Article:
Choice LS, one page both sides, 8 x 10, October 27, 1820. Letter to Hon. Jonathan Mason. In full: “When the Enterprise against Cape Breton was planed [sic] and adopted by the Legislature of Massachusetts—I was ten years of age—My Father took the newspapers and gave them to me to read; so that I became somewhat attentive to public affairs—But my attention was more forcibly attracted by the din of arms, the Militia were frequently called together and the Ensigns with their Colours, and the Sergeants with their Halberts, and the Drummers with their Spirit stiring [sic] Instruments, marched around their Regiments, beating up for Volunteers; and I with all the other Boys Marched round with them—But Volunteers would not turn out—The Officers therefore were obliged to have recourse to imprisonment—but this was an operation somewhat too hazardous; it was doubtful whether the Company had patience enough to bear it—there were apprehensions of mutinys, riots, and rescues—The Company were disunified and a more silent Course was pursued—The next day the Sergeant with their Drummers, with files of Men, were sent about town to impress Men in their own houses—And as my Father enjoyed the Envy of all the Officers to the Col. downwards and their resentment for his refusing to serve with them upon their Terms—They singled him out for their pray [sic]—Accordingly the Sergeants with their Files of Men, and their drumes [sic] were sent—And I saw them impress the two Young Men in my Father’s family, Joseph Webb, and Ephraim Thayer, who went upon the expedition; and fortunately returned in safety to my Father’s House—A Col. Hunt a Neighbour and Friend of my Father, Commanded a Regiment in that expedition who returned as well as all the other Officers, and Men, who had served in it returned full of Complaints against the imperious insolent and contemptuous Conduct of the handful of English who had any concern in that affair—All these things impressed upon my mind at that early age, a deep concern, and perhaps a deeper prejudice against the English, their Officers, Governors, and Government—and made me more attentive to public affairs ever after, and more interested in them.” In fine, clean condition, with intersecting folds.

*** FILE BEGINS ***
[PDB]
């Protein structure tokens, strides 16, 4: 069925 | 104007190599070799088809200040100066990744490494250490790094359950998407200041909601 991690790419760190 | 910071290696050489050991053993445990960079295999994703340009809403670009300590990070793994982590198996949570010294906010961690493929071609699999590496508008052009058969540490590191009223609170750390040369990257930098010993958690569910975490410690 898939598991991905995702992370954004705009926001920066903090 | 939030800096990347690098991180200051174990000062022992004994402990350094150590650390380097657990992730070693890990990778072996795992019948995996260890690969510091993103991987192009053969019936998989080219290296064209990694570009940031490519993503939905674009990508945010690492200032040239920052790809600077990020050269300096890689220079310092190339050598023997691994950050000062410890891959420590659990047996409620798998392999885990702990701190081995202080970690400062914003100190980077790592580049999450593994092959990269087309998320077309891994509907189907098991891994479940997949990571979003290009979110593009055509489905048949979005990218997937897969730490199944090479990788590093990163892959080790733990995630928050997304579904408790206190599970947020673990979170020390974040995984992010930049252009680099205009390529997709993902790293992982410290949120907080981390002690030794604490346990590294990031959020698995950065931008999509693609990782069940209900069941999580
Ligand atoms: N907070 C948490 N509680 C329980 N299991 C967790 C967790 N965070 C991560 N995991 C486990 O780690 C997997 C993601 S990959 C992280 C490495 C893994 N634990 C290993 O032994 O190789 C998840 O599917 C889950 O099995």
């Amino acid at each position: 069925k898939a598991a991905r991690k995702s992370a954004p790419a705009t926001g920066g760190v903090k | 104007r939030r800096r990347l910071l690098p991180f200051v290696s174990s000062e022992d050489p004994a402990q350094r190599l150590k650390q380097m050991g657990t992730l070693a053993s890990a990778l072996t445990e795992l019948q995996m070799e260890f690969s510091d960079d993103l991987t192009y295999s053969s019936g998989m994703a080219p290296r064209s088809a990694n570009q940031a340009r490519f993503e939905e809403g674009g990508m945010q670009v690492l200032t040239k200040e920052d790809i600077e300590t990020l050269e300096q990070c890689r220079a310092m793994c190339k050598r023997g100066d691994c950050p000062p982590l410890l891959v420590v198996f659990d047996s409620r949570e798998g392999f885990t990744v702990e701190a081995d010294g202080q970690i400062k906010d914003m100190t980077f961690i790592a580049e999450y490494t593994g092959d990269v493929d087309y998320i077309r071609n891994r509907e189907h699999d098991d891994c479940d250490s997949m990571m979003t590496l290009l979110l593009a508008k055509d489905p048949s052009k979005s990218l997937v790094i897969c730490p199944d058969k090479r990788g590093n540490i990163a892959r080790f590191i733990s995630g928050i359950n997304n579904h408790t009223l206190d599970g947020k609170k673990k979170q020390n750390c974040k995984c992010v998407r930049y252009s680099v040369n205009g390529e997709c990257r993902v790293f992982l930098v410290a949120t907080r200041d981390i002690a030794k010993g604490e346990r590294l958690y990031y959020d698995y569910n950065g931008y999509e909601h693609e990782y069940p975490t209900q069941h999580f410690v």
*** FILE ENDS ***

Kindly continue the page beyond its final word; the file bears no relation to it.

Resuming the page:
Bearing witness to the forced mobilization of the young men around his coastal Massachusetts township, Adams rekindles the sentiments he felt as a young child in the tense days leading up to the Siege of Louisbourg. In the early spring of 1745, the British impressed hundreds of American troops in an attempt to repel the French rule that dominated the precious fishing regions of Newfoundland; American soldiers assailed the fortress, while Royal Navy ships blockaded the Cape Breton harbor. Exacerbated by Britain’s dishonesty and direct lack of involvement during the siege, the friction felt by American troops was soon relayed to their families upon their return, with young Adams hearing no shortage of accounts from family friends. Casting light on his earliest memories of the British injustices that shaped his political ideals in the Revolution thirty years later, this is a remarkable letter from the 84-year-old Adams. Pre-certified PSA/DNA.
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